Spring in South Dakota had better live up to its reputation for delivering plenty of moisture, but even if it does, state fire meteorologist Darren Clabo says there's a potential for a large wildfires.
"Overall, I'm expecting an above-average fire season for this part of western South Dakota," Clabo said Thursday while outlining his predictions for fire conditions from April through mid-June. Clabo spent about 40 minutes outlining the region's climate history and reviewing long-range forecasts with firefighters and others during a seminar at South Dakota School of Mines & Technology. This is Clabo's fourth annual fire forecast presentation.
The Rapid City Fire Department is bracing for a busy fire season, according to assistant chief for operations Rod Seals. The department has stepped up its annual wildland fire training to make sure firefighters are ready.
"We're fully gearing up for just as busy a season as last year, if not busier, and we're telling all of our employees that," Seals said Thursday afternoon.
In many areas of the city, tall grasses and dying pine trees merge with residential neighborhoods. Firefighters call those zones urban wildland interface areas.
Without heavy winter snows to pack last season's grasses and with no livestock grazing those areas off there are plenty of "vertical fuels" in the city, Seals said.
April, May, June and July are typically the region's wettest months, when the area receives 50 percent of its annual average of 21 inches precipitation. With the exception of the Northern Hills and northeastern South Dakota, most of the state had no appreciable snow pack this winter after a warmer-than-average summer that depleted soil moisture, Clabo said.
"My biggest concern is the southern Black Hills, southwestern South Dakota, down to the Pine Ridge Escarpment," Clabo said. "I'm concerned about western South Dakota. I'm concerned about the Missouri River Valley."
Last year, much of the Northern Great Plains and Rocky Mountain regions saw less than 50 percent of their average rainfall. Temperatures were also 3 to 5 degrees above average.
"2012 was the hottest year on record in North America. That's extreme," Clabo said.
And, there are indications that a warm spring and summer are on the horizon, Clabo said.
Although an improvement in drought conditions is predicted, Clabo is less than optimistic about the possibility of any significant drought relief. He points out that most of western South Dakota is in an extreme or severe drought, according to the national Drought Monitor.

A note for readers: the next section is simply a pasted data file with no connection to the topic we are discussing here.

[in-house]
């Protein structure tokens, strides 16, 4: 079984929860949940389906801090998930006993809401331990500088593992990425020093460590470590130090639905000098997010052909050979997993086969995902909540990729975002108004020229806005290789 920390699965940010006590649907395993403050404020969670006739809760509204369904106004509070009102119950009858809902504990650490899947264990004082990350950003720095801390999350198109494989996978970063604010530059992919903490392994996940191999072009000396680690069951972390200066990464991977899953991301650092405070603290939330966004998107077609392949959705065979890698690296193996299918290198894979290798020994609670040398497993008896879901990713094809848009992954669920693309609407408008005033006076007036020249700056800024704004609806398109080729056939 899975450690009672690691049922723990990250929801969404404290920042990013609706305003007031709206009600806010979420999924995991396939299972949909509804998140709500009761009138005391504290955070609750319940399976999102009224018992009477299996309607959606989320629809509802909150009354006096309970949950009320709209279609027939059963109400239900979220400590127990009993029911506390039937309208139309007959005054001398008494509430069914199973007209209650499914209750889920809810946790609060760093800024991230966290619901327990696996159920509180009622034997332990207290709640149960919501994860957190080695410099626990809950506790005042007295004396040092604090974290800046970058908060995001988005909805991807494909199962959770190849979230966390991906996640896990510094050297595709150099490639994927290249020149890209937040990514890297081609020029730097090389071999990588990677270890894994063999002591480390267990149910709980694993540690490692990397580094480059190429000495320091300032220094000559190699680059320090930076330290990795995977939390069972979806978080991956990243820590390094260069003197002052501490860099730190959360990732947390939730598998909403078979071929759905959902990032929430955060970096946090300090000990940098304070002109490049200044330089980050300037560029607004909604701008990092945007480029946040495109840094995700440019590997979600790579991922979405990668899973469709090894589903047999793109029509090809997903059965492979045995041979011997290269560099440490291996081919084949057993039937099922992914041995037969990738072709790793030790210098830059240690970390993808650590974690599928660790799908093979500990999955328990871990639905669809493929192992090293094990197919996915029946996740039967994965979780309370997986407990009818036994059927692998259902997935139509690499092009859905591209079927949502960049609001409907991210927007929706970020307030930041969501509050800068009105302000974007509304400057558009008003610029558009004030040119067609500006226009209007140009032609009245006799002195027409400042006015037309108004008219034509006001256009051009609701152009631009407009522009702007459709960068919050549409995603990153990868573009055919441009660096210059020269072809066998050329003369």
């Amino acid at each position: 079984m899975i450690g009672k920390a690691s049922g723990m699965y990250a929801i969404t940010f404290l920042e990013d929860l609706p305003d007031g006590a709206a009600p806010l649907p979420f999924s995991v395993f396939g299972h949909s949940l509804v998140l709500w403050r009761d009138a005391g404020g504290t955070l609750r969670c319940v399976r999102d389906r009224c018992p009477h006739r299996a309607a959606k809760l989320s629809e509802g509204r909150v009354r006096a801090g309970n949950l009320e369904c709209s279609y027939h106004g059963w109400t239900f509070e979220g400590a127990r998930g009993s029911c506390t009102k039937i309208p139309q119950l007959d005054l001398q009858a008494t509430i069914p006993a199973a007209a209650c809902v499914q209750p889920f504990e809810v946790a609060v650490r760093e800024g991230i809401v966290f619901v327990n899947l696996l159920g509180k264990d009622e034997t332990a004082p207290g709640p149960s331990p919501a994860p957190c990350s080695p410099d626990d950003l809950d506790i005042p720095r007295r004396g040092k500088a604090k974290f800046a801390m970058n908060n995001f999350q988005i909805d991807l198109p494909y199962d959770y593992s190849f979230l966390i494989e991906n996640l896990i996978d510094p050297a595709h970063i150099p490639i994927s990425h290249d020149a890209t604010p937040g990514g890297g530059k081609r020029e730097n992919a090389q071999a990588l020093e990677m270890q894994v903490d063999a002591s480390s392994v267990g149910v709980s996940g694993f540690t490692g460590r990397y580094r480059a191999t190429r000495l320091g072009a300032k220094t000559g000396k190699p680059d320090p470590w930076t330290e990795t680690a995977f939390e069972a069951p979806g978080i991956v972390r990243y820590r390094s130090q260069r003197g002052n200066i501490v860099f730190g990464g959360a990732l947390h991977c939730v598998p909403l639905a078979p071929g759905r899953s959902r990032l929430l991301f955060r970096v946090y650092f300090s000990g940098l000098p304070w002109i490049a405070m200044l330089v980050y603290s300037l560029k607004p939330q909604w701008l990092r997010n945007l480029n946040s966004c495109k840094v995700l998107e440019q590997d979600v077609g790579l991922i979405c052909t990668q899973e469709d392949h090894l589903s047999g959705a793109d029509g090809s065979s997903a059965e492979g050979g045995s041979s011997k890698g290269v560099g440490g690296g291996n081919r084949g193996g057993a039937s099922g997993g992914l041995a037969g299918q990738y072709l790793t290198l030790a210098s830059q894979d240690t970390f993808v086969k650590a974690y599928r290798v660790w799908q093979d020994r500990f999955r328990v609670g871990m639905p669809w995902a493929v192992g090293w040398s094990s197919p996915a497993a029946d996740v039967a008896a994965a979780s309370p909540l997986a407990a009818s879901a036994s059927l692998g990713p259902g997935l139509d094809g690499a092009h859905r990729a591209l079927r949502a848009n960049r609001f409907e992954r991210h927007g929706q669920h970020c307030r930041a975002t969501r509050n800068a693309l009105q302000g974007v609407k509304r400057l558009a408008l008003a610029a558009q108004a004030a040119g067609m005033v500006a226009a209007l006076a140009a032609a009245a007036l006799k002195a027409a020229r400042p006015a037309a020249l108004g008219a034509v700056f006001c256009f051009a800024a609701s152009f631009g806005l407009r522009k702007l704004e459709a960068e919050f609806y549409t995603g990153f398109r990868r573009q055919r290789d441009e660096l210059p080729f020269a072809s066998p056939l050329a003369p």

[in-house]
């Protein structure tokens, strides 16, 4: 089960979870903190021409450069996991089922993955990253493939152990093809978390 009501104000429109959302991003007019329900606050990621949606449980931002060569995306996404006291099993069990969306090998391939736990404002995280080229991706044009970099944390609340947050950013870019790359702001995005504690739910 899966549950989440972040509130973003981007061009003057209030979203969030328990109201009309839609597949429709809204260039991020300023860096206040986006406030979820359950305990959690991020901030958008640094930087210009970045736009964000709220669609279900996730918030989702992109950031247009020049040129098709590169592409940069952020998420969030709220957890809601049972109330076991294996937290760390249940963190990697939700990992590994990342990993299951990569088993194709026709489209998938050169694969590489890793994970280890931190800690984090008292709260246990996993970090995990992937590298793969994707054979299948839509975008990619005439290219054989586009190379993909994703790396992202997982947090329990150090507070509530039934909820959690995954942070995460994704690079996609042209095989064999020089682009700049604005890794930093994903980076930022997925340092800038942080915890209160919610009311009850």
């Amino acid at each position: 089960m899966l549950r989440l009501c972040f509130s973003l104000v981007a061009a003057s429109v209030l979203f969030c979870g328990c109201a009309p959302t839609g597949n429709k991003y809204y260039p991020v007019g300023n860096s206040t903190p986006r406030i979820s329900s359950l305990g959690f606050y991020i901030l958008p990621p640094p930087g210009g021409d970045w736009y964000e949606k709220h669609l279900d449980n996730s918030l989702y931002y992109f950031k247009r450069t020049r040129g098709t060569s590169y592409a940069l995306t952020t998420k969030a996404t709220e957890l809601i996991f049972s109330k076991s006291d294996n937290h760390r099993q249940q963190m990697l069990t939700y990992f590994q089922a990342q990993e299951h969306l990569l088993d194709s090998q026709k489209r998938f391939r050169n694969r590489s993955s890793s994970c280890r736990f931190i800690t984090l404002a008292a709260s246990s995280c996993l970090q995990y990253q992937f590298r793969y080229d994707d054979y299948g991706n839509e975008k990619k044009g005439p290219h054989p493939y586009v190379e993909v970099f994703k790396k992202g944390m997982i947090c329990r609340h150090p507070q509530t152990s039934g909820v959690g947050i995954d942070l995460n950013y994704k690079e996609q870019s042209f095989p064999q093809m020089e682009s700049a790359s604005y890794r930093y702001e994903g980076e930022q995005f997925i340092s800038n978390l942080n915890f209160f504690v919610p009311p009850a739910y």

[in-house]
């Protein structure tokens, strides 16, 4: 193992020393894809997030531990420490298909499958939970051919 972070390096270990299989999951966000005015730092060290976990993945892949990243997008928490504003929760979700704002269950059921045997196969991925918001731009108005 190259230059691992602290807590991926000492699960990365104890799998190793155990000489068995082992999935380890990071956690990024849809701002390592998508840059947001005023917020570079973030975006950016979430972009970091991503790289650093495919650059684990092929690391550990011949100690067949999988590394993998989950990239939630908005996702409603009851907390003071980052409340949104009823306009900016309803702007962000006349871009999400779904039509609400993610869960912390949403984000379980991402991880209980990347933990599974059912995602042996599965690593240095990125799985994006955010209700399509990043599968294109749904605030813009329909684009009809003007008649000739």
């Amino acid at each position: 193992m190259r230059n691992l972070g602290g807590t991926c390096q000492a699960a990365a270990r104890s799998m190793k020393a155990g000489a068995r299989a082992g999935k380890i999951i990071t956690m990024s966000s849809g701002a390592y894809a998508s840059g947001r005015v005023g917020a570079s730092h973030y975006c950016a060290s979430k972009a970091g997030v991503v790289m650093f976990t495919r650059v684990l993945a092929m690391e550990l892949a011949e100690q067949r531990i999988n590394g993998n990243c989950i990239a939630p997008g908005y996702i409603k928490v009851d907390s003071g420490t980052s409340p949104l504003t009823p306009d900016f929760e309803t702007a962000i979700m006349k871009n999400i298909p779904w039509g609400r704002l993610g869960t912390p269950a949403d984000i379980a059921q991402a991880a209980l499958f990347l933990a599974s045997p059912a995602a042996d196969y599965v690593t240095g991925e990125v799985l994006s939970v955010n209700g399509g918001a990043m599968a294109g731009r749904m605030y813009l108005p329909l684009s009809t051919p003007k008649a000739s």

"South Dakota is at the basement and you can't get any more droughty," Clabo said. "I'm being really cautious about where we are already at."
Clabo's concern is focused on the state's southwestern corner and Custer State Park, areas intensely stressed by last year's drought that have seen little or no precipitation for several months. The park has also been ravaged by the mountain pine beetle and other pests, he said.
"It's a very dynamic situation. There are a lot of changes going on in our forest right now," Clabo said. "Everything is influx right now."
Fuel conditions will also dictate wildfires, according to Clabo. Large wildfires are less likely in areas where livestock grazed off tall grasses last year, but in a forest littered with pine needles and dead or dying trees the risk is increased.
All across the region, it will take time and considerable precipitation to help drought stressed vegetation and soils recover. Warmer than normal temperatures further increase the loss of available moisture.
Wildfire activity typically increases in July, August and September, months that forecasters are predicting will see above average temperatures and below normal precipitation again this summer, Clabo said.
With the southwestern corner of the United States experiencing similar drought conditions, Claba warned firefighters that firefighting resources could be stretched thin again this summer.
That's something Seals is already starting to consider as he monitors local fire conditions daily.
Last year, RCFD deployed firefighters to fires in seven states, including South Dakota. A total of 16,186 work hours were spent fighting fires for other agencies.
"I was dumb-founded," Seals said after he finished tabulating the hours Thursday.
Rapid City's first major wildfire of 2012 was the Mallow Fire that burned 140 acres in early March. Conditions are similar this year, Seals said.